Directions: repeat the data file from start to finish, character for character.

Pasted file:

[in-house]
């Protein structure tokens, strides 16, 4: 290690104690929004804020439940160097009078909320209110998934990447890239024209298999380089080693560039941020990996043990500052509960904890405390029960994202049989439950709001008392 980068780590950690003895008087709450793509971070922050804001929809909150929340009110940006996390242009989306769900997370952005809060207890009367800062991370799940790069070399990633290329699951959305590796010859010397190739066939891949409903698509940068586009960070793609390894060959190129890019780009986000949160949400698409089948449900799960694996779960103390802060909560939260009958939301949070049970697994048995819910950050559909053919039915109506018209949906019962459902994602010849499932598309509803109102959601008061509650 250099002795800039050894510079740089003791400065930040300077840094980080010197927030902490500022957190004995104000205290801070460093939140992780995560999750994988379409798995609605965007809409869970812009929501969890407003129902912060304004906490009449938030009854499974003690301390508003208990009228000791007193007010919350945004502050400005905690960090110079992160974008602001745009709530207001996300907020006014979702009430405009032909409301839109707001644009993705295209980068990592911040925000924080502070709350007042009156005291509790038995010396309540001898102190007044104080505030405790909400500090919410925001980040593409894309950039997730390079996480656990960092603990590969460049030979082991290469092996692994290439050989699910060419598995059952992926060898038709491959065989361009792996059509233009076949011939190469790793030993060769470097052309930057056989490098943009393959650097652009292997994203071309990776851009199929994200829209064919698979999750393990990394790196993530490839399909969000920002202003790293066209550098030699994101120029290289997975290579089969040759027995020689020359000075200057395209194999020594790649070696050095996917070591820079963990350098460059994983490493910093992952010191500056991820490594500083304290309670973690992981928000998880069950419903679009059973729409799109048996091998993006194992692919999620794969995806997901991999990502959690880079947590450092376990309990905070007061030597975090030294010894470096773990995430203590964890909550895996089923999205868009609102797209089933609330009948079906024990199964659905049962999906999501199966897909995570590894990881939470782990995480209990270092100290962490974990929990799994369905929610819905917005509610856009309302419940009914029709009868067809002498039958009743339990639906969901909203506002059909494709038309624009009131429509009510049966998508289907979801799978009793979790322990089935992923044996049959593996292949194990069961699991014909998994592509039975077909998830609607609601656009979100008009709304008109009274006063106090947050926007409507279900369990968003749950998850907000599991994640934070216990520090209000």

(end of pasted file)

[in-house]
């Protein structure tokens, strides 16, 4: 290690104690929004804020439940160097009078909320209110998934990447890239024209298999380089080693560039941020990996043990500052509960904890405390029960994202049989439950709001008392 980068780590950690003895008087709450793509971070922050804001929809909150929340009110940006996390242009989306769900997370952005809060207890009367800062991370799940790069070399990633290329699951959305590796010859010397190739066939891949409903698509940068586009960070793609390894060959190129890019780009986000949160949400698409089948449900799960694996779960103390802060909560939260009958939301949070049970697994048995819910950050559909053919039915109506018209949906019962459902994602010849499932598309509803109102959601008061509650 250099002795800039050894510079740089003791400065930040300077840094980080010197927030902490500022957190004995104000205290801070460093939140992780995560999750994988379409798995609605965007809409869970812009929501969890407003129902912060304004906490009449938030009854499974003690301390508003208990009228000791007193007010919350945004502050400005905690960090110079992160974008602001745009709530207001996300907020006014979702009430405009032909409301839109707001644009993705295209980068990592911040925000924080502070709350007042009156005291509790038995010396309540001898102190007044104080505030405790909400500090919410925001980040593409894309950039997730390079996480656990960092603990590969460049030979082991290469092996692994290439050989699910060419598995059952992926060898038709491959065989361009792996059509233009076949011939190469790793030993060769470097052309930057056989490098943009393959650097652009292997994203071309990776851009199929994200829209064919698979999750393990990394790196993530490839399909969000920002202003790293066209550098030699994101120029290289997975290579089969040759027995020689020359000075200057395209194999020594790649070696050095996917070591820079963990350098460059994983490493910093992952010191500056991820490594500083304290309670973690992981928000998880069950419903679009059973729409799109048996091998993006194992692919999620794969995806997901991999990502959690880079947590450092376990309990905070007061030597975090030294010894470096773990995430203590964890909550895996089923999205868009609102797209089933609330009948079906024990199964659905049962999906999501199966897909995570590894990881939470782990995480209990270092100290962490974990929990799994369905929610819905917005509610856009309302419940009914029709009868067809002498039958009743339990639906969901909203506002059909494709038309624009009131429509009510049966998508289907979801799978009793979790322990089935992923044996049959593996292949194990069961699991014909998994592509039975077909998830609607609601656009979100008009709304008109009274006063106090947050926007409507279900369990968003749950998850907000599991994640934070216990520090209000």